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5 May 2009 Saliva-based system for health and toxicology monitoring
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The practical utility of technologies for early detection of human exposure to a variety of toxic agents has been limited in many cases by the absence of instruments suitable for first responders and at field hospitals. Microarrays provide multiplexed assay of a large number of human biomarkers, including cytokines and chemokines, indicators of immune system health. Assay of saliva is less invasive and provides quick indication of exposure especially of the respiratory system. Our pilot clinical study has uncovered an early cytokine response in human saliva. As a model for respiratory exposure, a cohort of 16 adult volunteers was challenged with FluMistTM vaccinations, an FDA approved, attenuated live influenza virus. Blood and saliva cytokine levels were monitored immediately prior to and up to 7 days afterwards. Bead assay found little change in blood cytokine levels while several of those in saliva were frequently elevated above two standard deviations on trial days one and three. We have developed a prototype portable saliva monitoring system consisting of microarray cytokine capture plate, luminescent reporter, and whole plate imaging. Assay is with a commercial 96-well plate spotted with up to 16 distinct biomarkers per well and read by chemiluminescence. A battery-powered, 16-bit, cooled-CCD camera and laptop PC provide imaging and data reduction. Detection limits of common inflammatory cytokines were measured at about 1-5 pg/ml which is within the clinically significant range for saliva of exposed individuals, as verified for samples from the small clinical trial. An expanded study of cytokine response in saliva of therapeutic radiation oncology patients is being launched.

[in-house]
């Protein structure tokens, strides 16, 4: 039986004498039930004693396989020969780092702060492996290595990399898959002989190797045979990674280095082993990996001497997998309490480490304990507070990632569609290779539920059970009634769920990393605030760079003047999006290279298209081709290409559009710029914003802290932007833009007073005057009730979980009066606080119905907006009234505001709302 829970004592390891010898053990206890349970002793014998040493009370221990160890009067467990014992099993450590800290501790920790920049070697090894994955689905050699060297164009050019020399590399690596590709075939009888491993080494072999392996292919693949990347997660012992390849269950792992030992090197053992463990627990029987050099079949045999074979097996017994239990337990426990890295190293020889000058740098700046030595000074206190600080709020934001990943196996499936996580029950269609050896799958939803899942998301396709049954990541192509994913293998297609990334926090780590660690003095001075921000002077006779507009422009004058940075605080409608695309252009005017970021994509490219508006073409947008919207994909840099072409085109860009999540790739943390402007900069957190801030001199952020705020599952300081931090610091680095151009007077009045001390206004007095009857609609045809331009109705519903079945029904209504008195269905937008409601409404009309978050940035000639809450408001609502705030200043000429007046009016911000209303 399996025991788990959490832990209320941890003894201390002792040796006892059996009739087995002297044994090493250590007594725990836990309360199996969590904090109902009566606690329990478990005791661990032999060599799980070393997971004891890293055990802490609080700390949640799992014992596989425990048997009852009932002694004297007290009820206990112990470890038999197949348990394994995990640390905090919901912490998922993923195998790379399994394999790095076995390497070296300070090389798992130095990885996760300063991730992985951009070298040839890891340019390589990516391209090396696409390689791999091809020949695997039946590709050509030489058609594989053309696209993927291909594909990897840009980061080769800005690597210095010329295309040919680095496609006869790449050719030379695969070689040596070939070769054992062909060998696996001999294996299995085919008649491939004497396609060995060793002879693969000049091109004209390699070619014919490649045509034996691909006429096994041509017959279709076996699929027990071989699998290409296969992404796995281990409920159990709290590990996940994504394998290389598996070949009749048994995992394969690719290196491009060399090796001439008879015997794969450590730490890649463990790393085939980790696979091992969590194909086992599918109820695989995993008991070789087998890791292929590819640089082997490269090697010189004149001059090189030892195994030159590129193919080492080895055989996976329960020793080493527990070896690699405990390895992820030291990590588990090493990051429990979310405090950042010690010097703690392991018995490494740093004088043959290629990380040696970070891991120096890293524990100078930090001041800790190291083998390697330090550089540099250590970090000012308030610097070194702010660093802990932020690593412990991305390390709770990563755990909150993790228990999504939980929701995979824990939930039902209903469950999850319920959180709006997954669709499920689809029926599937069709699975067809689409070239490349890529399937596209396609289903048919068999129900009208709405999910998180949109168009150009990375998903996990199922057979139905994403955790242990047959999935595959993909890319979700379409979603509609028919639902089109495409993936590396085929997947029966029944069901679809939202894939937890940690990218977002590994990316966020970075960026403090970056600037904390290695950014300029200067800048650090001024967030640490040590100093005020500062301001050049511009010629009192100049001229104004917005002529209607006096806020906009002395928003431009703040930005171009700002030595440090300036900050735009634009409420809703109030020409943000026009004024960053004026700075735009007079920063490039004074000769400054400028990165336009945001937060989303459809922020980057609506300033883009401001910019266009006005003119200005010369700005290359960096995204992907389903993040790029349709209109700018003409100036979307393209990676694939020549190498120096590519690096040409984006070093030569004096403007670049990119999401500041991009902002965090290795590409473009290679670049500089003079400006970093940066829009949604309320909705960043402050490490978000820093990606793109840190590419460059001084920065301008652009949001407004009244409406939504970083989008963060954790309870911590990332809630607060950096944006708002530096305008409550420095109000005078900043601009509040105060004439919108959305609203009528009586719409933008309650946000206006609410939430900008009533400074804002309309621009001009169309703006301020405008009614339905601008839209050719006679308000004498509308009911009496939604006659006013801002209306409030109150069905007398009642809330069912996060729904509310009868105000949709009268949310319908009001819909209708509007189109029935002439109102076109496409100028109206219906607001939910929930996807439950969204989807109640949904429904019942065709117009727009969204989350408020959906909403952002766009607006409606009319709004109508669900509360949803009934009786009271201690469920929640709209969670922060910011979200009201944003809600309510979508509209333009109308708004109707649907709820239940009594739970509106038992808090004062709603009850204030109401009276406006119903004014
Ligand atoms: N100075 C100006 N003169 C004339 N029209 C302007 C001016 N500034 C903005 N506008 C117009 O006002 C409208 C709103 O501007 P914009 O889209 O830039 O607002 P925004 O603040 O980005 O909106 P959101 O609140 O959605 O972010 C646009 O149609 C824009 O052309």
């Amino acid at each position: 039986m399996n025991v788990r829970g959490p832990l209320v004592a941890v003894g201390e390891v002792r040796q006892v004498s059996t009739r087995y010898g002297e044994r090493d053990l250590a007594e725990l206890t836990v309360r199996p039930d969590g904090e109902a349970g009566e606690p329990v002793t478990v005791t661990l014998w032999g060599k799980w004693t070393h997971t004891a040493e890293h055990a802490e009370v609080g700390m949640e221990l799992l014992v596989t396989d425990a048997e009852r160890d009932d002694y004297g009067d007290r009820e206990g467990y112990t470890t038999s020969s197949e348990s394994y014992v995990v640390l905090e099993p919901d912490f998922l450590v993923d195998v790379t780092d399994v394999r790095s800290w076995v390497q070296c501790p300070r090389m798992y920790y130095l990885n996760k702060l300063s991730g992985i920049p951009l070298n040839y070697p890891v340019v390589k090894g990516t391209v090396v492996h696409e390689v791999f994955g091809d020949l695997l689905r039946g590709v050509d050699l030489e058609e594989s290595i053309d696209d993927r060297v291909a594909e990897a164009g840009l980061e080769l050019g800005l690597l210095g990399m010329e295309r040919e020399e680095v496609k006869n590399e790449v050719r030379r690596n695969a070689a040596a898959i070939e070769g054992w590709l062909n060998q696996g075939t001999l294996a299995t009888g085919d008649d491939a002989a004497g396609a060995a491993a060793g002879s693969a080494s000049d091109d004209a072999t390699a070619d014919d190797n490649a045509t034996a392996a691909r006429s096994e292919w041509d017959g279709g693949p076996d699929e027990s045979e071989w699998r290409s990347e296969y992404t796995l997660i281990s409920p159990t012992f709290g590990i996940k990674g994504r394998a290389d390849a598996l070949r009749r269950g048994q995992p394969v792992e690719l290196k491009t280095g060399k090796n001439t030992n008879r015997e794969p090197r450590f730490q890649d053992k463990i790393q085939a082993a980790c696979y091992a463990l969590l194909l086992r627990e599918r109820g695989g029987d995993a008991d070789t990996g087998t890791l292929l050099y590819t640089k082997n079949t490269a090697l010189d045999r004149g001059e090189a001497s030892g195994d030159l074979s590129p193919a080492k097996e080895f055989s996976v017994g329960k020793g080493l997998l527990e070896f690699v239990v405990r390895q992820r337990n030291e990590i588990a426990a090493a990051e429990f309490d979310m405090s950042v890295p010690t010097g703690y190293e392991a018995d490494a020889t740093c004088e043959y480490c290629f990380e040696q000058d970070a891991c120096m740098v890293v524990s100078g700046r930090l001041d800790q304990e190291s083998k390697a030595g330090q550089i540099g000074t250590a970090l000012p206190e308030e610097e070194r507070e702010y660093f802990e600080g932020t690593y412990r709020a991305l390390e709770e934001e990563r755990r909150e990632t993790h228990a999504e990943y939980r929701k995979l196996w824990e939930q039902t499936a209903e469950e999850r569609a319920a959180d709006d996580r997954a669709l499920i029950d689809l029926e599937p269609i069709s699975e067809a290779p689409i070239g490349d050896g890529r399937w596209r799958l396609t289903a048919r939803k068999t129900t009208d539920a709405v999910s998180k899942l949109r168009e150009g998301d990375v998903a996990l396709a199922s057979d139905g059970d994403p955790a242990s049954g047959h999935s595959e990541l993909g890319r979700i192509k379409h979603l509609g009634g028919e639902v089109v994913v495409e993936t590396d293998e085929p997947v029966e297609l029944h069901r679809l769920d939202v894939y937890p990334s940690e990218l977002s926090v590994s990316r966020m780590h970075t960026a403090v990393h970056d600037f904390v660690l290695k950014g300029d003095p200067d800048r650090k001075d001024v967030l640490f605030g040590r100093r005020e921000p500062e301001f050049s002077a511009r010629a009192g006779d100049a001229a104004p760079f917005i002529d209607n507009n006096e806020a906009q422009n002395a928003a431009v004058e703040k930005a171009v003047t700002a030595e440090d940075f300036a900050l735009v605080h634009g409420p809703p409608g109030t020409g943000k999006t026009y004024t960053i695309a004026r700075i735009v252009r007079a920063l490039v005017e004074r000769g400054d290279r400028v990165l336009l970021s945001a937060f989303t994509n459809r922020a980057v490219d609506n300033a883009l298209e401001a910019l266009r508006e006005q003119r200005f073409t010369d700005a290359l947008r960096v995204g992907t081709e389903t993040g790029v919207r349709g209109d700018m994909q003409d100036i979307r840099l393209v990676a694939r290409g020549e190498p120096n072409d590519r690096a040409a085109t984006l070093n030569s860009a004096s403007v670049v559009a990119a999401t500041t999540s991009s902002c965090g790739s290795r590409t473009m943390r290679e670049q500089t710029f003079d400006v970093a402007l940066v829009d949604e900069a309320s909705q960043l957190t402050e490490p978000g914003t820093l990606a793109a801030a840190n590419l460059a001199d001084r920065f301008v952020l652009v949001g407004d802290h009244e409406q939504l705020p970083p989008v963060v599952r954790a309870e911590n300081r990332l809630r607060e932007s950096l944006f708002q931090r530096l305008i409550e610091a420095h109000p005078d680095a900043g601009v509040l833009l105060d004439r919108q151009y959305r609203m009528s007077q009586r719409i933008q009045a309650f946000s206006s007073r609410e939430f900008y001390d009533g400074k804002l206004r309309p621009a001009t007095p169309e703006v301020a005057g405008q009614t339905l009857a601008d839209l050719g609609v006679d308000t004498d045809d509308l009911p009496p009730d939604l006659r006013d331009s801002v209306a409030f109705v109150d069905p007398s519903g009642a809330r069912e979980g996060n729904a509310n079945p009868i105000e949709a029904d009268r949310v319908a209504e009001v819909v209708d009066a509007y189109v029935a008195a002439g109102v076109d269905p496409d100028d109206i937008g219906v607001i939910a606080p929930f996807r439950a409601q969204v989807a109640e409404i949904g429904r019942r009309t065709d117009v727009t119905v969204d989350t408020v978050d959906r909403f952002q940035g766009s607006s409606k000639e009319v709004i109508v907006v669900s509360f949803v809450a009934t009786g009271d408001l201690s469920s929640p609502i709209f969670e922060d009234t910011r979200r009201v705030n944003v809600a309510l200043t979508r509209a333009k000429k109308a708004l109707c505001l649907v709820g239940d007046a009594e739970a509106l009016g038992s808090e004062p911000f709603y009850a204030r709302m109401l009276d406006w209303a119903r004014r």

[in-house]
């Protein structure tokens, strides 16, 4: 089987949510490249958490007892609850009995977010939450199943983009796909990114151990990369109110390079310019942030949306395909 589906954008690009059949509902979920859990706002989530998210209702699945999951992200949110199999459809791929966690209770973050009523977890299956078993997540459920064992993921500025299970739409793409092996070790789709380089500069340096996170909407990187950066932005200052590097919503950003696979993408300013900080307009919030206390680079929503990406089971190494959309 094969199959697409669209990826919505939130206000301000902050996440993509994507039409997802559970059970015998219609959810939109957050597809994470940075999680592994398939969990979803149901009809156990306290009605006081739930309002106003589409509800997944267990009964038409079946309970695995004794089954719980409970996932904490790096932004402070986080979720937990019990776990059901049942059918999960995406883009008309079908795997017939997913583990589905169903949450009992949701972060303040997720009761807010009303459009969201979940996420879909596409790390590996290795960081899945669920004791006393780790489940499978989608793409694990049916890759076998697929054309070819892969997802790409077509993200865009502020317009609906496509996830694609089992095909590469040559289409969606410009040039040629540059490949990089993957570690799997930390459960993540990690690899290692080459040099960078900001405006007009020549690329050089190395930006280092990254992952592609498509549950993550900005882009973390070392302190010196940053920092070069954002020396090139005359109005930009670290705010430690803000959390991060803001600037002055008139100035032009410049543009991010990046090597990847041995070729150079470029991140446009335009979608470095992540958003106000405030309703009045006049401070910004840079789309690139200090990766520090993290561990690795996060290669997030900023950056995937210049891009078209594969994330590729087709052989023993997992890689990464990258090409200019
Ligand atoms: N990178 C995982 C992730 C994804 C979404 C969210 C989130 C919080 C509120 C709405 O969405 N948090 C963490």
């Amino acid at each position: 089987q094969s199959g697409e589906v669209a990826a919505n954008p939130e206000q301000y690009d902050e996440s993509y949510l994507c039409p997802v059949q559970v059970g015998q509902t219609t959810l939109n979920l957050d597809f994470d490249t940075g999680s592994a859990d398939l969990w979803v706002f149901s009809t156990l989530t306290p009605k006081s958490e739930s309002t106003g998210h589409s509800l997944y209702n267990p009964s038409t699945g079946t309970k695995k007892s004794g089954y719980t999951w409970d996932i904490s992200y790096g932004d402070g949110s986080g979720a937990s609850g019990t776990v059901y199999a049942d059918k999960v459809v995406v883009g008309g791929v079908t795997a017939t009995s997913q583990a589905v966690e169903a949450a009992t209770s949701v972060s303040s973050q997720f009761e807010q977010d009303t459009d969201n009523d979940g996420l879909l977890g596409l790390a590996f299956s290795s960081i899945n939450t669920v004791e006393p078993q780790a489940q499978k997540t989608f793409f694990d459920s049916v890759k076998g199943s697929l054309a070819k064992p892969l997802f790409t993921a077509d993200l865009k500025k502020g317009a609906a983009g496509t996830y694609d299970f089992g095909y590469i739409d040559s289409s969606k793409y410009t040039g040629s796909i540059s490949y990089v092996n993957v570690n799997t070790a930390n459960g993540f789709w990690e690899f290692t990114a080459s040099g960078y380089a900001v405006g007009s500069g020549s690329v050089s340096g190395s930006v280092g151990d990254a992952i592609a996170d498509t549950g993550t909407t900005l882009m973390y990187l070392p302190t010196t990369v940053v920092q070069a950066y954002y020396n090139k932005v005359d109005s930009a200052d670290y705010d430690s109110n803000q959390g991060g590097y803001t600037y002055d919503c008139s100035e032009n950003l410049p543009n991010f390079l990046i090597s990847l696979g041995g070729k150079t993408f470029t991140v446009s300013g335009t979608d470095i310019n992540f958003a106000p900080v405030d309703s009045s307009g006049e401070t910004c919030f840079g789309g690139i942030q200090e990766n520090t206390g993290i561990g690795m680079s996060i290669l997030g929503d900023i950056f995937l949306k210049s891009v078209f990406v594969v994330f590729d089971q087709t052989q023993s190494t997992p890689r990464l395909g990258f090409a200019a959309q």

© (2009) COPYRIGHT Society of Photo-Optical Instrumentation Engineers (SPIE). Downloading of the abstract is permitted for personal use only.
D. B. Fenner, A. E. Stevens, D. I. Rosen, A. A. Ferrante, and S. J. Davis "Saliva-based system for health and toxicology monitoring", Proc. SPIE 7306, Optics and Photonics in Global Homeland Security V and Biometric Technology for Human Identification VI, 73060B (5 May 2009);

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